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The Great American Eclipse & the Monolithic Forecast

With respect to North American weather, the solar eclipse of August 21 (known as the “Great American Eclipse”) seems like ancient history.  And while its impacts on sensible weather were short-lived and modest, the Great American Eclipse had a profound impact on variable energy resources, most acutely on solar power.

The eclipse was much anticipated nationally. Indeed, my birthplace of Hopkinsville, KY dubbed itself “EclipseVille” for the day, as it was not only in the path of total obscuration but also located at the point of maximum eclipse duration. The rarefied astronomical event drew some attention to an otherwise sleepy agricultural town in western Kentucky and to many other towns less well known.

Of course, the event was a great concern to utilities and power system operators across the country, particularly those in the western U.S., for which the partial-to-total obscuration would occur during the morning up-ramp in solar generation. On a clear and hot August day in California, a significant amount of morning energy demand can be displaced by generation from roof-top solar after sunrise, diminishing demand from utility-scale transmission-connected sources. But a principal worry for the California Independent System Operator (CAISO), responsible for managing the wholesale transmission of energy across the state, was the highly-amplified up-ramp that succeeds the eclipse as the moon moves away from the Sun. That is a ramp whose amplitude might be possible on a localized scale (due to a passing cloud) but generally is never seen simultaneously across hundreds of square miles and over 7000 MW of generation. Forecasting such an event is mission-critical, such that the CAISO can mitigate any supply reliability issues cost effectively.

The forecasting team at DNV GL is responsible for predicting the output of utility-scale and distributed-scale solar plants across the United States. We planned for the eclipse event five months in advance, warning forecasting clients of the eclipse effects on generation and its representation in the short-term forecast. The DNV GL Forecasting team uses multiple weather predictions from numerical weather prediction models from a variety of sources as seminal inputs to the 24/7 operational process of power prediction.  We also run our own numerical weather prediction model, in multiple configurations, on an in-house Linux cluster based in DNV GL’s San Diego office. While this technology ensures high quality forecasts on any given day, days like August 21 are unique. Eclipses are not simulated by operational numerical weather prediction models, requiring the design and implementation of models that would make up for this deficiency. The result was an event forecasted so well that it improved over the CAISO’s own solar forecast for the day, as shown in the figure below for CAISO’s largest SP-15 Zone.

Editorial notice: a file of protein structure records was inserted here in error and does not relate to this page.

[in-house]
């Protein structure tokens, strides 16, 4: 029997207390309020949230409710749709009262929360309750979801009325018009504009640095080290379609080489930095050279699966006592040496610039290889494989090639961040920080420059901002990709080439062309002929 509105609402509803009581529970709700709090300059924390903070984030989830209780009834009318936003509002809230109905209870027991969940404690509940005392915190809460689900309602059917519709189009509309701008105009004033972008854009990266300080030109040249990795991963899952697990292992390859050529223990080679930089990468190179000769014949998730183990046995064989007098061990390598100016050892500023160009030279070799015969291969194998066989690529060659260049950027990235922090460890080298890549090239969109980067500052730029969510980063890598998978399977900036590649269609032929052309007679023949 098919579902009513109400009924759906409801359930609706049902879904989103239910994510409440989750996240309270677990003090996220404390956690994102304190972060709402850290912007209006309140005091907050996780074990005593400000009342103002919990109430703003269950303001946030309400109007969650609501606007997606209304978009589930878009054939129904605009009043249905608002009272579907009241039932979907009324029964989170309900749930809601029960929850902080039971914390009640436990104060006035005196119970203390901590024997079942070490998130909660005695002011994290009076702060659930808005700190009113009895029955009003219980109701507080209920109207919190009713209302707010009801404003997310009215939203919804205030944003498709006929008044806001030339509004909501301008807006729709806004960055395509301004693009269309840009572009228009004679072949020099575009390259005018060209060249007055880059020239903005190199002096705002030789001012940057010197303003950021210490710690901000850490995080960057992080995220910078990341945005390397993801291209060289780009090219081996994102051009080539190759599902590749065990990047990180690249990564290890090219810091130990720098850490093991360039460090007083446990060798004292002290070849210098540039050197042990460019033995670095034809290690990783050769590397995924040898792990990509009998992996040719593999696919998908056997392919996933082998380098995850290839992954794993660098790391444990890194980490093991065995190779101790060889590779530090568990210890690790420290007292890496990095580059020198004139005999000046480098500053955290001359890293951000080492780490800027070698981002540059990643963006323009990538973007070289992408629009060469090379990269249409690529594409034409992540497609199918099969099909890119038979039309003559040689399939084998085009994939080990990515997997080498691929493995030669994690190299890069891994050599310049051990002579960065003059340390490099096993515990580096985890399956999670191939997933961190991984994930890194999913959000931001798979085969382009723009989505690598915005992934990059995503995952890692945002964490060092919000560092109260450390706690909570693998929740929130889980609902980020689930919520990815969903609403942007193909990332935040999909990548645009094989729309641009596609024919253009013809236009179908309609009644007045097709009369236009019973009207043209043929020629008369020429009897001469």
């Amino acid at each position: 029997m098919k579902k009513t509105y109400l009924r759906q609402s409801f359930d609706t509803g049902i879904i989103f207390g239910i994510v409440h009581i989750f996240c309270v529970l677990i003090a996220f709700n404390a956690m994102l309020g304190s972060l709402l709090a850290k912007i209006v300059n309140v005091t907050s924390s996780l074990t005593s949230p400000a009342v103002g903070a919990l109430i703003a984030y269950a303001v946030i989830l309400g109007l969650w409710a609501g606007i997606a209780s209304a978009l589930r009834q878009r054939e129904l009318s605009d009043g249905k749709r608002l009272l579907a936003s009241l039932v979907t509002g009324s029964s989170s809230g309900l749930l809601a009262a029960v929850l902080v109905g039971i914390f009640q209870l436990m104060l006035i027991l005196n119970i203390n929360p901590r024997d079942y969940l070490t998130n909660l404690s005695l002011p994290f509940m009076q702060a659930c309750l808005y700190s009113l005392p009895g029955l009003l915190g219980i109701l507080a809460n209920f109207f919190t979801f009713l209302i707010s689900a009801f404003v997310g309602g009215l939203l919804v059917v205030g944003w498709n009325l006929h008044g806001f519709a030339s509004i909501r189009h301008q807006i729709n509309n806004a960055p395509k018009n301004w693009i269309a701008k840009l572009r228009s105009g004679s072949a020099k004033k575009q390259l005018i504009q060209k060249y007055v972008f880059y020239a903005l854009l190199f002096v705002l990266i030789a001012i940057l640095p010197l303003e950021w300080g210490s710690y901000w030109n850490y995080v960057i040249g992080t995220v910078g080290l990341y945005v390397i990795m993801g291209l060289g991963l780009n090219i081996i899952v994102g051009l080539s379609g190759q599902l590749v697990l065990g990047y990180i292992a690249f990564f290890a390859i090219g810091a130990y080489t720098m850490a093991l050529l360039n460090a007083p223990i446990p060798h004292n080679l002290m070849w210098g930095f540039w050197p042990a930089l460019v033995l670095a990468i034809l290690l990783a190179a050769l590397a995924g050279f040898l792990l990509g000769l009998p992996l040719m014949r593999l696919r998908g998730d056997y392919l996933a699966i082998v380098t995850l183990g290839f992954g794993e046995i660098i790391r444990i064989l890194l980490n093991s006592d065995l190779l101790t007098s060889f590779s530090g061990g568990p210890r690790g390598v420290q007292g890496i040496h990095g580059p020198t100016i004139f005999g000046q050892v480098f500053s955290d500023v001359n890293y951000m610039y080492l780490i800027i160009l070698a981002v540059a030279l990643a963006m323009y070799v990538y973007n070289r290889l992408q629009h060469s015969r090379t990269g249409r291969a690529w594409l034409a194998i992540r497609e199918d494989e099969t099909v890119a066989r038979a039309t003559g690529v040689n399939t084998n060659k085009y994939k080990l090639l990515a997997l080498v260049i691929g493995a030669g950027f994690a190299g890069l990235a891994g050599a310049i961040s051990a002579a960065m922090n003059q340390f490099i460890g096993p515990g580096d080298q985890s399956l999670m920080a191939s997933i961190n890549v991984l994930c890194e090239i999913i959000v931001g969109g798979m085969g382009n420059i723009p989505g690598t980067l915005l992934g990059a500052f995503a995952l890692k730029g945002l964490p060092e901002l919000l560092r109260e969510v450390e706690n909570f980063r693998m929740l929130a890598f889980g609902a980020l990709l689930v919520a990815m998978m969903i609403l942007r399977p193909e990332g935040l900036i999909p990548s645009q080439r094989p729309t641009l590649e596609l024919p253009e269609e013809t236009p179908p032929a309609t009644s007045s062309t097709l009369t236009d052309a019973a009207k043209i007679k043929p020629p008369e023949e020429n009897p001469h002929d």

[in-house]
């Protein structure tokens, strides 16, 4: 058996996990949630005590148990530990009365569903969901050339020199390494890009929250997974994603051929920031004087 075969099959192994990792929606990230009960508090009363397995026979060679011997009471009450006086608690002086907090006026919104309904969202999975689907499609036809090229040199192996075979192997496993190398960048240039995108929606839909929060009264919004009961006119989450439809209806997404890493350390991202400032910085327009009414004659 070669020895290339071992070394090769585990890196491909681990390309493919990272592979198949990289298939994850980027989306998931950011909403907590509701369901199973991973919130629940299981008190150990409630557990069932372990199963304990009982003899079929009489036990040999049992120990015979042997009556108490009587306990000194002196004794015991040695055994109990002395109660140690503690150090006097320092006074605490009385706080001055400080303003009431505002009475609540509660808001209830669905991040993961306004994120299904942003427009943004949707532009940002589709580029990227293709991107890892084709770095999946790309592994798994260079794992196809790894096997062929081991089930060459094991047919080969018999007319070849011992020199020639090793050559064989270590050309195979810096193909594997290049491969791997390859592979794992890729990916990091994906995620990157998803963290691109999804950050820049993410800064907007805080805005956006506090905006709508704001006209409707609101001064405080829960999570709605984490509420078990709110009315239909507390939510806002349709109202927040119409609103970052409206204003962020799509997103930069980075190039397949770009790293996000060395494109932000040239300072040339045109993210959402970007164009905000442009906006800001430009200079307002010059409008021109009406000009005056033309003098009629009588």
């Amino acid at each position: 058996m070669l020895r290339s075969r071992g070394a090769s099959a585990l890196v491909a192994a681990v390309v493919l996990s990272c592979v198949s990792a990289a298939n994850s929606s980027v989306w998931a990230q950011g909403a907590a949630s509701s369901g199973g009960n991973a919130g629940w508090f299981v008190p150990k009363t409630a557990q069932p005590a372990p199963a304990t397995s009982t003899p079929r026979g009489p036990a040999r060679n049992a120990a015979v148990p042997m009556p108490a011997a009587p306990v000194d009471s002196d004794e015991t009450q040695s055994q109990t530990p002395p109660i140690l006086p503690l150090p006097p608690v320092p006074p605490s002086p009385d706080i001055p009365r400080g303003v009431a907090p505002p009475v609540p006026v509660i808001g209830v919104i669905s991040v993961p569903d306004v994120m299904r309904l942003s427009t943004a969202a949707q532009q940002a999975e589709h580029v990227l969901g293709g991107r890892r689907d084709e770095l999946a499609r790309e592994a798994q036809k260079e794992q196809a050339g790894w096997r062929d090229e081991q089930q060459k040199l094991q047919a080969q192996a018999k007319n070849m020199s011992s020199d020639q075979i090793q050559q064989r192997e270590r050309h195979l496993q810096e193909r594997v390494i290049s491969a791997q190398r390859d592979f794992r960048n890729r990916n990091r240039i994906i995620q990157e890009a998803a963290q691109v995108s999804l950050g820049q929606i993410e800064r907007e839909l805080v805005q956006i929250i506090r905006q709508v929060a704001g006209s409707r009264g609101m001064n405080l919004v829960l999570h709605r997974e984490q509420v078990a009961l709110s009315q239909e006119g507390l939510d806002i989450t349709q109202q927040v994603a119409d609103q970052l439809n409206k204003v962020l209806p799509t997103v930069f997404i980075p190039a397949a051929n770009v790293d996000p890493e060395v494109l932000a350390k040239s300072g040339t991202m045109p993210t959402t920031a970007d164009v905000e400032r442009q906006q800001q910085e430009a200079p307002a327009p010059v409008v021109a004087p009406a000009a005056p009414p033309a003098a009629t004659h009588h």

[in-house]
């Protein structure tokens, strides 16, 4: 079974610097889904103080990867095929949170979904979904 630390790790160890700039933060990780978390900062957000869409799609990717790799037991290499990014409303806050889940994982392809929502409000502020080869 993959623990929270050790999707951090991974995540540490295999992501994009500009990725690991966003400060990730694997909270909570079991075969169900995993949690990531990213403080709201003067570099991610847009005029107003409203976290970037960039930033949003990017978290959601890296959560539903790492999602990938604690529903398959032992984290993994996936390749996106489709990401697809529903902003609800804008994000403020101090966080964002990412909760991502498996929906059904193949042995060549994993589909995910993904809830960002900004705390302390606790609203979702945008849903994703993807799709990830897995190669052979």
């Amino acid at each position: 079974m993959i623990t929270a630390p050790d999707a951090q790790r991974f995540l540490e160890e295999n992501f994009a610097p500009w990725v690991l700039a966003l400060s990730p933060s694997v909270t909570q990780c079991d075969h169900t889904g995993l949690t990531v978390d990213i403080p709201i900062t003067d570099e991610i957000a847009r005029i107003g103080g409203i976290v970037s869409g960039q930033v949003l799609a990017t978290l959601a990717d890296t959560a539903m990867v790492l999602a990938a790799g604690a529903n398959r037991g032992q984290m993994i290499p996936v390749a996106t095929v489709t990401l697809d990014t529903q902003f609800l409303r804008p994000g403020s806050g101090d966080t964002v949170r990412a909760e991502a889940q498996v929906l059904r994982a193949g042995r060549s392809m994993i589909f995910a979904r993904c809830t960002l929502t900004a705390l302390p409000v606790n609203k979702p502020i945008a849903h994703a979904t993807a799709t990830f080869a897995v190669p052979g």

Figure 1:  Day-Ahead Solar Power Forecast in MW for CAISO SP-15 Zone on August 21.

At the start of the eclipse, CAISO’s own forecast was off by nearly a gigawatt, and during the critical post-event hours, relative to the DNV GL forecast, CAISO’s forecast revealed an up-ramp twice as steep as reality. This event is a clear demonstration of DNV GL’s power forecasting accuracy, supported by a dedicated team of meteorologists and scientists supporting power producers, energy traders, and system operators, for which the costs of a bad forecast can total into the millions of dollars a year.

Such costs stand at odds with the common practice of relying on a single forecast provider for wind and solar generation.

Four days after the Great American Eclipse, Hurricane Harvey hit the Texas coast. Consider the consequences of entrusting your operation to a single forecast model’s prediction for this storm. While this is an extreme case, the analogy underscores that no forecast user should ever have too much trust in a single model nor in a single provider. But with few exceptions, utilities and ISOs are not seeking multiple opinions on their power forecasts, nor even making use of probabilistic forecasts, instead entrusting their operations to a single number. This practice ultimately exposes renewables to higher integration costs, revealing of an outdated modality for dealing with multiple sources of data.  Some system operators like BPA are bucking this convention, requiring at least 2 forecast providers at all times and using relatively simple methods for blending them together based on recent performance.

Even with monolithic forecast guidance, alternative forecast solutions do not have to be invasive. Our internal numerical weather prediction now covers most of North America, allowing us to forecast at every wind and solar plant in the United States and Canada, and to provide both internally and externally on-demand, 7-day forecasts via ForecasterNow, with embedded situational awareness (see Figure 2).

This on-demand continental-scale delivery platform is the first of its kind in the wind and solar power forecasting market, with a goal to provide, in a non-intrusive way, that valuable second opinion.  Hopefully, it meets a minimum goal of exposing users to easily-accessible alternative solutions and likely a better forecast.

Figure 2.  Forecaster Now dashboard and map-based forecast page, showing real-time satellite-derived cloud during Hurricane Harvey.

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